Bacillus Subtilis Research Paper

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1. Non-pathogen name: Bacillus subtilis

2. Description of non-pathogen:
B. subtilis is a mesophilic, gram-positive bacillus that is commonly found in soil, although it can also survive in plants (1). B. subtilis are facultative aerobes, using butanediol fermentation or nitrated ammonification when oxygen is unavailable (1). The bacillus is motile by using a single flagellum and commonly forms biofilms which contain several B. subtilis all traveling in the same direction (1). It has a circular DNA chromosome that contains 4,185 protein sequences, with a total of 4,215,606 base pairs, and no additional plasmids (2). B. subtilis can form endospores that provide some heat, chemical, and radiation resistance to the bacterium, and these spores
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One possible scenario for the transfer of the toxin-coregulated pilus to B. subtilis is the fertilization of crops using human waste. Waste contaminated with V. cholerae cells could be used to fertilize crops that have B. subtilis growing on their roots, acting as an anti-fungal. Since V. cholerae are gram-negative, they would be unable to produce a spore in the event of a lack of resources, leading to the lysis of the cells. This would release the genetic material of V. cholerae, perhaps with the vibrio pathogenicity island containing the genetic code for the TCP intact. B. subtilis could then integrate the genetic code for the toxin-coregulated pilus into its own chromosome by bacterial transformation. Since the genetic code for the toxin-coregulated pilus also contains code for a surface receptor, this could also result in the infection of B. subtilis by the same lysogenic bacteriophage that produces the cholera toxin (7). This would increase the pathogenicity of B. subtilis further, as it would produce more …show more content…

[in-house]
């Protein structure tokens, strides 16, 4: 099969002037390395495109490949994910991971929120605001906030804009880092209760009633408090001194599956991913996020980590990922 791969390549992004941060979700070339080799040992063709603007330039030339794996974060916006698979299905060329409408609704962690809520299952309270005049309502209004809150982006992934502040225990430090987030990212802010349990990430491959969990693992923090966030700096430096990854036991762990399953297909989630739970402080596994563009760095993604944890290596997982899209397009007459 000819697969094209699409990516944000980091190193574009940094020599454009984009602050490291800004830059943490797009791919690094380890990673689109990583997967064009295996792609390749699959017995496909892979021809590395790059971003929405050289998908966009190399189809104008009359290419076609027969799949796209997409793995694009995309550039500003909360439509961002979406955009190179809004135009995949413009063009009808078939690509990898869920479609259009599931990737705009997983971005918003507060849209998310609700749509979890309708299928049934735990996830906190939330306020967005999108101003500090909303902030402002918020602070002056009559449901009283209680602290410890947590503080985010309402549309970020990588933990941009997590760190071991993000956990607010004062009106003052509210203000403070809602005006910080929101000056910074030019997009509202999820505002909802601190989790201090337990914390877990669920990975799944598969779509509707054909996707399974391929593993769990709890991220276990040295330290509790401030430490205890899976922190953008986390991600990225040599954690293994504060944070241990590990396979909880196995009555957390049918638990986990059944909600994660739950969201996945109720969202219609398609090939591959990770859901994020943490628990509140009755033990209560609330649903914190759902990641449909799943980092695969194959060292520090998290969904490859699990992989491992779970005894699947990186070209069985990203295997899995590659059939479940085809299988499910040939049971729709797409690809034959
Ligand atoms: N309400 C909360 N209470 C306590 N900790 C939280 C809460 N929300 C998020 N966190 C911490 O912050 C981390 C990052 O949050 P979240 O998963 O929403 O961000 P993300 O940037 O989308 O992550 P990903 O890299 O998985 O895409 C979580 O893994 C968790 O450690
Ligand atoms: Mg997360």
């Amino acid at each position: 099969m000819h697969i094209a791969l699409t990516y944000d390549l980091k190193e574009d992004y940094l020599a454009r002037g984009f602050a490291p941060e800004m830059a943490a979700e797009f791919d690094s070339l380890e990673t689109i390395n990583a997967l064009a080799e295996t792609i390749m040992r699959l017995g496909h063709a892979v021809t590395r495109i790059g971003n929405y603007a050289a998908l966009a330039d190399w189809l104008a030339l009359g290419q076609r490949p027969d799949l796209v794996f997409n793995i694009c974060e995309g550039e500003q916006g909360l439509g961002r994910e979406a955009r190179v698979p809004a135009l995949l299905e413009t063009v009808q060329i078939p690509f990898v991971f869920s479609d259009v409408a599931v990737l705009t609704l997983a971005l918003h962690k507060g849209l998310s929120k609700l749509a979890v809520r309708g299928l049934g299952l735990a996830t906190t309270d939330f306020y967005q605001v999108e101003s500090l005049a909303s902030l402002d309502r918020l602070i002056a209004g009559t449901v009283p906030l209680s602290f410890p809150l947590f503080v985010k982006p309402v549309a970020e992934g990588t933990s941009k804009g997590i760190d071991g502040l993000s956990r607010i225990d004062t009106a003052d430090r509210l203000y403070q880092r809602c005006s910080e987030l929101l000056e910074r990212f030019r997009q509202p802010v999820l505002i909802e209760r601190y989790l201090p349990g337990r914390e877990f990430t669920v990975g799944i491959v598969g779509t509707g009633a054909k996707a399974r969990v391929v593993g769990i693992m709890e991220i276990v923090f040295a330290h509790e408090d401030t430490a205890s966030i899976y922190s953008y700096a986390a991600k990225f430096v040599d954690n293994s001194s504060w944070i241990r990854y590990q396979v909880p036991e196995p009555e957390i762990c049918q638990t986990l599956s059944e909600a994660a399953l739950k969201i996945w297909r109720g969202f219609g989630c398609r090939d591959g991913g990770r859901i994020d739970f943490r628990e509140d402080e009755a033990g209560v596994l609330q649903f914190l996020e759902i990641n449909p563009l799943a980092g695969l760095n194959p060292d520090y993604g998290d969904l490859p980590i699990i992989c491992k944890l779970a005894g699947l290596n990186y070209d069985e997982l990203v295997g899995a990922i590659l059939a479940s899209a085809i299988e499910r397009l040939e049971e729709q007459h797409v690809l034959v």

cholerae, Shigella dysenteriae is also found in the waste of those infected. If this infected waste were used to fertilize plants that were colonized by B. subtilis, a similar situation could develop, as S. dysenteriae is also gram-negative and would be unable to survive harsher conditions than B. subtilis. When the S. dysenteriae lyses, it could release the genes encoding the A subunit and the five B subunits of the Shiga toxin, which could be added to the chromosome of B. subtilis by bacterial transformation (7).

Due to the conditions required for the transfer of these pathogenicity factors, the evolution of B. subtilis to this particular pathogenic state is likely to occur in an economically weak, rural area.

5. Pathogenicity (remember it doesn’t need to be good at everything):
Enters through the ingestion of contaminated water, soil, or plants as a spore.

Uses the TCP acquired from V. Cholerae to attach to intestinal mucosal cells.

Forms a biofilm along the intestinal wall, clearing nearby cilia and producing antibiotics that will kill nearby competing bacteria.

The polysaccharide capsule obtained from B. Anthracis prevents engulfment by macrophages as well as preventing opsonization of the bacterium.


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